UBC Theses and Dissertations
Contagious seeds : disease ecologies and colonial exchanges in early modern literature Pasciano, Karoline Almeida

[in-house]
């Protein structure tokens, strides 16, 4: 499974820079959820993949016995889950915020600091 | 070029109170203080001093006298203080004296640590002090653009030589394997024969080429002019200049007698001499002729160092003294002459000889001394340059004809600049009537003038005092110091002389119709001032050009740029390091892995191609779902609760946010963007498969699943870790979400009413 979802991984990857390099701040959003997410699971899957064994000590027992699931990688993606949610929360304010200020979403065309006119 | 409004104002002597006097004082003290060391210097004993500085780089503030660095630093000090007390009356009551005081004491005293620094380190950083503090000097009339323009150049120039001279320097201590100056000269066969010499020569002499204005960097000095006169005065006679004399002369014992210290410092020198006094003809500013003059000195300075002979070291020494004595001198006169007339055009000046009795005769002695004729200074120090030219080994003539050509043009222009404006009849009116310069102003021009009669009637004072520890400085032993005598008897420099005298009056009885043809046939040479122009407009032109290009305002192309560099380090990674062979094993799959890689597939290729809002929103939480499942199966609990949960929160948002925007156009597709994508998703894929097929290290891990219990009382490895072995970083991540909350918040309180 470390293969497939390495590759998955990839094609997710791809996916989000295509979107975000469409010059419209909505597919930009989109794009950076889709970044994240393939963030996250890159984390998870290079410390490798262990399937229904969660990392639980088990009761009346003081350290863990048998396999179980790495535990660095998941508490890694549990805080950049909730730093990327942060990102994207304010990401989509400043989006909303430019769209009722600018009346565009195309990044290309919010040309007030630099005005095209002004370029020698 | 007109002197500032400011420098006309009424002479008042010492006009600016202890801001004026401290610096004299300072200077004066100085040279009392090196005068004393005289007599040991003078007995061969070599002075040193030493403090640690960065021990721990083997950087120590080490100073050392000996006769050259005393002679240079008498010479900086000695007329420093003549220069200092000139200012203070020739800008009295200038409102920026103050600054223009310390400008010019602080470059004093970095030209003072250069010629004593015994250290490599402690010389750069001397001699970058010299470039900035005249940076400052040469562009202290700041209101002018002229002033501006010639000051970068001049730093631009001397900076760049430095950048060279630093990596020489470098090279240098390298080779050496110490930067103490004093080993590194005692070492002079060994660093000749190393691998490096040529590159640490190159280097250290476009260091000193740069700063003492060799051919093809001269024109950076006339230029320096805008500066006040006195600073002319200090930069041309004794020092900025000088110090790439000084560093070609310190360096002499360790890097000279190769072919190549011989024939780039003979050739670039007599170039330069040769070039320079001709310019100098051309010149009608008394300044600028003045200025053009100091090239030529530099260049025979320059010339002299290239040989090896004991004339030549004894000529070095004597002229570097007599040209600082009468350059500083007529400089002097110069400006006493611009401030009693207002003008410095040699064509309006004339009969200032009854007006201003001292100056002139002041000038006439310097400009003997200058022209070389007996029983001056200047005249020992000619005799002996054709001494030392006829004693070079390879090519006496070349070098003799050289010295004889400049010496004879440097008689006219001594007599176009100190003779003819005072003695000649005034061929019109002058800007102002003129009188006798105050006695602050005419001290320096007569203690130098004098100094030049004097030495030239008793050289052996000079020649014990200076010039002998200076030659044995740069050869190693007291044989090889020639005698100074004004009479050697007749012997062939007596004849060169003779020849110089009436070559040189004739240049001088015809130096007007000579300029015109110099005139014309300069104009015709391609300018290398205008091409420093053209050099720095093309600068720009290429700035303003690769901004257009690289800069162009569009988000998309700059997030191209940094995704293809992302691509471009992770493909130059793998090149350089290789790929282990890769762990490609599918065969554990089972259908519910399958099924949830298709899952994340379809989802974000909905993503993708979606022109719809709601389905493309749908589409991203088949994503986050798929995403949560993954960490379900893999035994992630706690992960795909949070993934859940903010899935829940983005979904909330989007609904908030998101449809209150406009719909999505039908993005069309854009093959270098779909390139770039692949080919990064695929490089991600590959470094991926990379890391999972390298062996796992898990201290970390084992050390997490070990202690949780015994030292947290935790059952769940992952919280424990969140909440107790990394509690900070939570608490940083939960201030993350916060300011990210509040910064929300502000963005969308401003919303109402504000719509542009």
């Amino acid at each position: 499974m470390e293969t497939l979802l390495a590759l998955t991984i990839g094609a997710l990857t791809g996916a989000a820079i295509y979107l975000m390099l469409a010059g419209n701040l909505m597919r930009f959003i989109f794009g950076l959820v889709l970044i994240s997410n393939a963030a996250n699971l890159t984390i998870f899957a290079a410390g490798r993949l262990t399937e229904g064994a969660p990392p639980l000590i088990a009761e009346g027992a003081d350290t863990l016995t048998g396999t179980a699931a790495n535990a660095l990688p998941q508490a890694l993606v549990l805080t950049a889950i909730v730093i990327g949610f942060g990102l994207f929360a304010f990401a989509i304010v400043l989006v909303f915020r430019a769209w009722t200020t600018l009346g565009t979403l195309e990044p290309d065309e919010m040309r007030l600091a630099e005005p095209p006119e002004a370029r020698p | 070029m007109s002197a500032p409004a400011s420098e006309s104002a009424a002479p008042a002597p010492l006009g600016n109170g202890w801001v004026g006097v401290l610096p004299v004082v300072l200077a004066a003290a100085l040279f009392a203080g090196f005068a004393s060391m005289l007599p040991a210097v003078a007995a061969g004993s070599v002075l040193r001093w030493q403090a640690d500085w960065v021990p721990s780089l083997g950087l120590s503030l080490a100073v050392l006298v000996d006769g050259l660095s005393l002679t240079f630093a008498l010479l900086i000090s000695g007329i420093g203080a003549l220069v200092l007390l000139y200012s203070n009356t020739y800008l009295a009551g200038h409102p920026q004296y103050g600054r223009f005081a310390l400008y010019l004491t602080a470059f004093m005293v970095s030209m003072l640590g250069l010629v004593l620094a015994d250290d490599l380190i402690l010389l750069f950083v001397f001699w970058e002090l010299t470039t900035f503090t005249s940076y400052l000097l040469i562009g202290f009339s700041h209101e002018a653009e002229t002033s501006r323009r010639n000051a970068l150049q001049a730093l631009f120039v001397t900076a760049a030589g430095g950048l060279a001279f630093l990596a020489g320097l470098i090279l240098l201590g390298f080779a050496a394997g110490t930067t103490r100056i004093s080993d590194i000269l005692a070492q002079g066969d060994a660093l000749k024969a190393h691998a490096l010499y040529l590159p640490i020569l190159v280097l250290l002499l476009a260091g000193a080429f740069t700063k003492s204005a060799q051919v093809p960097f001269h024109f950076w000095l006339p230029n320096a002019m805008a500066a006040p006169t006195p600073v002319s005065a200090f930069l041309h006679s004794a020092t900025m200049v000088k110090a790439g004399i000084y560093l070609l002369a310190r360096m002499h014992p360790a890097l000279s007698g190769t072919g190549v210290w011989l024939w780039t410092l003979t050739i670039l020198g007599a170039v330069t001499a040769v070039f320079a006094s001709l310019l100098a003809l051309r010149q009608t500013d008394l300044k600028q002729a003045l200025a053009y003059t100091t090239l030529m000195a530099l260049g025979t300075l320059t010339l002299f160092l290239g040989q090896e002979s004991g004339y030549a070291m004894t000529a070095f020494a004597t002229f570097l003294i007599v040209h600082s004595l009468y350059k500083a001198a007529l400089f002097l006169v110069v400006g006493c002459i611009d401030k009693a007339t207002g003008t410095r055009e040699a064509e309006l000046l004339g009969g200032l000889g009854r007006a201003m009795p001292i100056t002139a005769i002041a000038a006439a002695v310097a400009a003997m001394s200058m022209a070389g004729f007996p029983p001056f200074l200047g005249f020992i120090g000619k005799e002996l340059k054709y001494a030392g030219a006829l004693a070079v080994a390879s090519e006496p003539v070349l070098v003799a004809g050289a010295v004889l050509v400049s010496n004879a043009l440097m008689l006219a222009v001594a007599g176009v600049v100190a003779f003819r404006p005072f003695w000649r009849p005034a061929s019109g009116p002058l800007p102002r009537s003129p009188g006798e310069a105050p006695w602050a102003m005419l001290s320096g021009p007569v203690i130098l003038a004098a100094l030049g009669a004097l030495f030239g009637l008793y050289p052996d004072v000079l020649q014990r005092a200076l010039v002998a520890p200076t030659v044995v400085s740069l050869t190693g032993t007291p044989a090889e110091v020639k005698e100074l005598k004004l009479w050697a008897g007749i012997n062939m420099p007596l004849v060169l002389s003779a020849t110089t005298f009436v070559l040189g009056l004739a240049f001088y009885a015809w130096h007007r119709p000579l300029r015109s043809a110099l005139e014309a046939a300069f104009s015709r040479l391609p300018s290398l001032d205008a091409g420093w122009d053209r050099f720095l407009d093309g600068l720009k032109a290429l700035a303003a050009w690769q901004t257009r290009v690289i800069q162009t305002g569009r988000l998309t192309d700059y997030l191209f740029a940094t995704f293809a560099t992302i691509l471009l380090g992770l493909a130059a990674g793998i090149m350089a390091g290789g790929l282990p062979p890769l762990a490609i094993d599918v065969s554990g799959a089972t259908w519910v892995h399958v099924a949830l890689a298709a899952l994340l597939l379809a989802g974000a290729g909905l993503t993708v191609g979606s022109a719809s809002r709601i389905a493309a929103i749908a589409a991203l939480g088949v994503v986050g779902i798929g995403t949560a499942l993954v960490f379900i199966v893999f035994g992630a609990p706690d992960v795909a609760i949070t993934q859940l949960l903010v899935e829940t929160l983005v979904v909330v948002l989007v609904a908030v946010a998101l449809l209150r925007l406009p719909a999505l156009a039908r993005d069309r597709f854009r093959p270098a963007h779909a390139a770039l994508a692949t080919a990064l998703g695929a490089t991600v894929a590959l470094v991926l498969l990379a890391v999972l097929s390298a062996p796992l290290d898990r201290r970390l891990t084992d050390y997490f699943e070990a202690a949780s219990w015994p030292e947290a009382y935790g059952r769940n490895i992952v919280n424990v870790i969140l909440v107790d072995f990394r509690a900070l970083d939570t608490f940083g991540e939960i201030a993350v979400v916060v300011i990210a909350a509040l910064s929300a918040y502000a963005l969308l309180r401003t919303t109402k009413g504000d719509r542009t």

This thesis investigates the rise of new medical perceptions of contagion theorized by Italian physician Girolamo Fracastoro (c. 1476-1553) and German physician Theophrastus von Hohenheim (c. 1493-1541) in the late fifteenth and sixteenth centuries. In contrast to traditionalist physicians, who believed that diseases were caused by an imbalance of one’s humours in response to changes in one’s environment, both Fracastoro and Paracelsus individually argued for an understanding of disease causation as the penetration of material entities, which they both denominated “seeds,” into human bodies. In this study, I posit that within these seeds’ infiltration into human bodies lies a phenomena of transformative becoming, which further intensifies the reciprocal kinship of the microcosm of the body and the macrocosm of the natural world, reframing pathogens and infection as parts of an ecological process which intimately intertwines corporeal and verdant landscapes. Through a historiographic approach to European medical, ethnographic, and literary texts, each chapter explores the material, cultural, and ecological influences connected to the modes of contagion and embodied experience of these epidemics. The first chapter investigates the medical and cultural responses to the rise of pox epidemics in Europe. Along with a rhetorical analysis of early reports and treatises, this chapter discusses the repercussions of the disease in Italy, France, and England by considering how the pox is linked to ecological and (super)natural phenomena. The second chapter examines the sociopolitical effects of smallpox epidemics in indigenous populations. Applying Michel Foucault’s conceptualization of “biopolitics,” this chapter demonstrates how conceptions about contagion and disease have been instrumentalized in colonial and mercantile enterprises as a means to obtain control over indigenous bodies and the environments in which they dwelled in the Americas. In exploring this interweaving of literary, artistic, and medical works, I chart how new conceptualizations of contagion in the sixteenth century influenced early modern literary and historical representations of infected bodies and their surrounding environs.
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